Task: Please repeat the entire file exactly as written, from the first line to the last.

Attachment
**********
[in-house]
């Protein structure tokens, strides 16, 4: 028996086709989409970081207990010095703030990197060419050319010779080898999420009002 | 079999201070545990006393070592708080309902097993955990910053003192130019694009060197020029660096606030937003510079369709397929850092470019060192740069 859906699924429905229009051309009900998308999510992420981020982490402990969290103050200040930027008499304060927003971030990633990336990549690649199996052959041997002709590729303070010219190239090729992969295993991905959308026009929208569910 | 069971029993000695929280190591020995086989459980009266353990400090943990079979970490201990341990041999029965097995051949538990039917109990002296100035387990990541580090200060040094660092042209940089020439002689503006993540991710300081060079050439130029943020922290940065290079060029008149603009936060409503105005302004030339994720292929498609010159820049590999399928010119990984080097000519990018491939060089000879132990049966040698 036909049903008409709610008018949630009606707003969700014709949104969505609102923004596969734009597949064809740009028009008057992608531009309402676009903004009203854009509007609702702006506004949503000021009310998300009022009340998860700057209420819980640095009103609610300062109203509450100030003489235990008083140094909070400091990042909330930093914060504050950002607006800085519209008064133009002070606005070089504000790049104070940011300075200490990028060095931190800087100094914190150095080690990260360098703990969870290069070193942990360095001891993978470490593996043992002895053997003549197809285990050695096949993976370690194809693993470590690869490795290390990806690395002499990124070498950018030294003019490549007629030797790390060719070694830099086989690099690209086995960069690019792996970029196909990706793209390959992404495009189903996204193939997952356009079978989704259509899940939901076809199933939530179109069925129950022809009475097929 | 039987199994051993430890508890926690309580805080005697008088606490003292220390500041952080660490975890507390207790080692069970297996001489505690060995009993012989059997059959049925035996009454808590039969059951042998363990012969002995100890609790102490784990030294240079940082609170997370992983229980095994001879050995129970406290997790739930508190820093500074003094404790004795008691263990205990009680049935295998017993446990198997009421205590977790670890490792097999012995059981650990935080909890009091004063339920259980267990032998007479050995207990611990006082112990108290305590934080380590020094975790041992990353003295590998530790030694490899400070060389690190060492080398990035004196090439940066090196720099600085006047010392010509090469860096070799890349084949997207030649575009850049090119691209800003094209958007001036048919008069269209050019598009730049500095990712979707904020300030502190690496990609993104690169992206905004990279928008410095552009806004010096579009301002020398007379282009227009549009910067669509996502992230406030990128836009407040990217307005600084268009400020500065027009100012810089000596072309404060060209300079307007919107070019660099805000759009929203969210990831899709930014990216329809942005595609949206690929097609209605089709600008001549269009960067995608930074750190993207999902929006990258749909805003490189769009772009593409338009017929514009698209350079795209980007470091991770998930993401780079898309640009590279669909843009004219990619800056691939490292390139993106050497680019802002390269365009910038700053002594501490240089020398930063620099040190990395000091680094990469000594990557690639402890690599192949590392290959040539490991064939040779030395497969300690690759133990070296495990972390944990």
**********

[in-house]
């Protein structure tokens, strides 16, 4: 028996086709989409970081207990010095703030990197060419050319010779080898999420009002 | 079999201070545990006393070592708080309902097993955990910053003192130019694009060197020029660096606030937003510079369709397929850092470019060192740069 859906699924429905229009051309009900998308999510992420981020982490402990969290103050200040930027008499304060927003971030990633990336990549690649199996052959041997002709590729303070010219190239090729992969295993991905959308026009929208569910 | 069971029993000695929280190591020995086989459980009266353990400090943990079979970490201990341990041999029965097995051949538990039917109990002296100035387990990541580090200060040094660092042209940089020439002689503006993540991710300081060079050439130029943020922290940065290079060029008149603009936060409503105005302004030339994720292929498609010159820049590999399928010119990984080097000519990018491939060089000879132990049966040698 036909049903008409709610008018949630009606707003969700014709949104969505609102923004596969734009597949064809740009028009008057992608531009309402676009903004009203854009509007609702702006506004949503000021009310998300009022009340998860700057209420819980640095009103609610300062109203509450100030003489235990008083140094909070400091990042909330930093914060504050950002607006800085519209008064133009002070606005070089504000790049104070940011300075200490990028060095931190800087100094914190150095080690990260360098703990969870290069070193942990360095001891993978470490593996043992002895053997003549197809285990050695096949993976370690194809693993470590690869490795290390990806690395002499990124070498950018030294003019490549007629030797790390060719070694830099086989690099690209086995960069690019792996970029196909990706793209390959992404495009189903996204193939997952356009079978989704259509899940939901076809199933939530179109069925129950022809009475097929 | 039987199994051993430890508890926690309580805080005697008088606490003292220390500041952080660490975890507390207790080692069970297996001489505690060995009993012989059997059959049925035996009454808590039969059951042998363990012969002995100890609790102490784990030294240079940082609170997370992983229980095994001879050995129970406290997790739930508190820093500074003094404790004795008691263990205990009680049935295998017993446990198997009421205590977790670890490792097999012995059981650990935080909890009091004063339920259980267990032998007479050995207990611990006082112990108290305590934080380590020094975790041992990353003295590998530790030694490899400070060389690190060492080398990035004196090439940066090196720099600085006047010392010509090469860096070799890349084949997207030649575009850049090119691209800003094209958007001036048919008069269209050019598009730049500095990712979707904020300030502190690496990609993104690169992206905004990279928008410095552009806004010096579009301002020398007379282009227009549009910067669509996502992230406030990128836009407040990217307005600084268009400020500065027009100012810089000596072309404060060209300079307007919107070019660099805000759009929203969210990831899709930014990216329809942005595609949206690929097609209605089709600008001549269009960067995608930074750190993207999902929006990258749909805003490189769009772009593409338009017929514009698209350079795209980007470091991770998930993401780079898309640009590279669909843009004219990619800056691939490292390139993106050497680019802002390269365009910038700053002594501490240089020398930063620099040190990395000091680094990469000594990557690639402890690599192949590392290959040539490991064939040779030395497969300690690759133990070296495990972390944990």